Reaching the threshold to filibuster means the President likely won't need to veto the measure, even though opposition to the Iran deal enjoys majority support in the House and Senate.
Connecticut Sen. Richard Blumenthal, Michigan Sen. Gary Peters and Oregon Sen. Ron Wyden on Tuesday all announced in rapid fire succession they would support the deal, putting Obama at 41 votes of support in the Senate. By late Tuesday evening, Washington Sen. Maria Cantwell announced she would be the 42nd supportive Democrat, an extra buffer.
All Senate Democrats have now announced where they stand on the deal.
The Senate would need 60 votes to advance a measure rejecting the deal for a floor vote. If 41 of the Democrats who support the deal vote to filibuster, it would not reach a final vote in the Senate. Not all have pledged to do so, though they have pledged to vote with the President on the deal otherwise.
The four new Democrats' support came as another member of the party announced his opposition to the Iran deal on Tuesday. West Virginia Sen. Joe Manchin made a total of four Democrats who came out against the deal.
"Despite my serious reservations, I will reluctantly vote against a motion of disapproval because I believe that doing so will protect the credibility of the United States to hold Iran accountable to adhere to every single obligation in the [Joint Comprehensive Plan of Action]," Peters said in a statement.
"Having talked to the technical experts who will be involved with the implementation of this agreement, I have come to the conclusion that its many overlapping provisions will make it exceedingly difficult for the Iranians to build a nuclear weapon in the short term and will lengthen the time required should they choose to break their commitments and try to build one in the future," Wyden said.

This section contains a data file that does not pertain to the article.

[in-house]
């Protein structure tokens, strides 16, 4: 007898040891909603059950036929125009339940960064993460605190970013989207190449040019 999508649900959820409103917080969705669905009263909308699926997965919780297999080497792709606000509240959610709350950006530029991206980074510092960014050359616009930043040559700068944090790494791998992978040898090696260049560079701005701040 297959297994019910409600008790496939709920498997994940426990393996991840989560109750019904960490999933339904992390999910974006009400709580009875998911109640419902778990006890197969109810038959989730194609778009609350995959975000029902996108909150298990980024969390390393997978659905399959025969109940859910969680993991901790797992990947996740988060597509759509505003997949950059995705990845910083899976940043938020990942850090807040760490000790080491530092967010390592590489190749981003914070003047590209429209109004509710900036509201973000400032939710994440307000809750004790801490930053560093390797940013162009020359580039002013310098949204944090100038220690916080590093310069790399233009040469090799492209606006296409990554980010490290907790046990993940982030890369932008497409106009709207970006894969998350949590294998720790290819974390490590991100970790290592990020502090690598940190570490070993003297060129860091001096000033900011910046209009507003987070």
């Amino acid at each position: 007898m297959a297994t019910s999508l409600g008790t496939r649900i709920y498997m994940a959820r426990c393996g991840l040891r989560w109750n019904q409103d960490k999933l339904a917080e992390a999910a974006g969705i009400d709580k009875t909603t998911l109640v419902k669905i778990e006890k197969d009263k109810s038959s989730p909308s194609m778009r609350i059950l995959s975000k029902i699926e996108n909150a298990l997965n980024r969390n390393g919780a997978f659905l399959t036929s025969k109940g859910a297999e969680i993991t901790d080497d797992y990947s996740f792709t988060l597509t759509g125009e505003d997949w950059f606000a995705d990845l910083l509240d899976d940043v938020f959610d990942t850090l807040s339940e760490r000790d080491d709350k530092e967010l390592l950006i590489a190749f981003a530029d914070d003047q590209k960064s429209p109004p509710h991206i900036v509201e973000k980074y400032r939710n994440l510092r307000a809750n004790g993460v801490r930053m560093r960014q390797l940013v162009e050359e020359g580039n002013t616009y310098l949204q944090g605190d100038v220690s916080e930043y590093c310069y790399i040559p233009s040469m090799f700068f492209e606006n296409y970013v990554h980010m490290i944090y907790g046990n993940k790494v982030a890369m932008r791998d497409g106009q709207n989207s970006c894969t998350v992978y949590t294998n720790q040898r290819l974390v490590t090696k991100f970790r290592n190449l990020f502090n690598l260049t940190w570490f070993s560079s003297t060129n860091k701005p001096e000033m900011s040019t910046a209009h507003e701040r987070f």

"While this is not the agreement I would have accepted at the negotiating table, it is better than no deal at all," Blumenthal said.
Congress returns to Washington on Tuesday to begin a frenzied fall legislative session, which will include votes on the Iran deal before a Sept. 17 deadline.
Debate will begin in earnest on Wednesday, and Senate Majority Leader Mitch McConnell is looking to ensure it has senators' full attention. Hearings for the week have been canceled, and McConnell has asked all senators to be at their desks in the chamber as lawmakers debate the bill.
On Tuesday, the White House indicated it expects all the senators who have supported the deal to also vote to block the disapproval motion.
"We certainly would expect that those members of Congress who support the agreement to take the necessary steps in Congress to prevent Congress from undermining the agreement," White House press secretary Josh Earnest said in the daily briefing.
Both sides have been increasing their lobbying efforts on the deal. On Wednesday, Republican presidential candidates including Texas Sen. Ted Cruz and real estate mogul Donald Trump will headline an anti-Iran deal rally on Capitol Hill. And on Tuesday, former Vice President Dick Cheney delivered a fiery speech against the deal, calling it "madness.
Opponents also circulated a letter from 15 governors on Tuesday voicing their opposition to the deal and pledging to keep state-level sanctions on Iran in place. All four of the current governors running for president signed, including New Jersey Gov. Chris Christie, Ohio Gov. John Kasich, Louisiana Gov. Bobby Jindal and Wisconsin Gov. Scott Walker.
Also on Wednesday, Democratic front-runner and former Secretary of State Hillary Clinton will deliver her own speech on the Iran deal, where she's expected to unequivocally support it.
As Obama's support drew closer to 41 in the Senate, opponents of the deal began criticizing Democrats for, as they say, preventing an up-or-down vote on the deal by blocking its forward motion.
Senate Minority Leader Harry Reid's office has been waging its own campaign against that narrative, releasing statements on why the floor procedure is legitimate and noting that the Senate agreed to the plan almost unanimously.
"It would be a little ironic for now Majority Leader Mitch McConnell to express concerns about a tactic that he, himself, employed on countless occasions," Earnest said Tuesday. "The other thing that I'll point out is that the 60 vote threshold is actually one that was approved by the 98 senators who voted for the Corker-Cardin legislation back in the spring."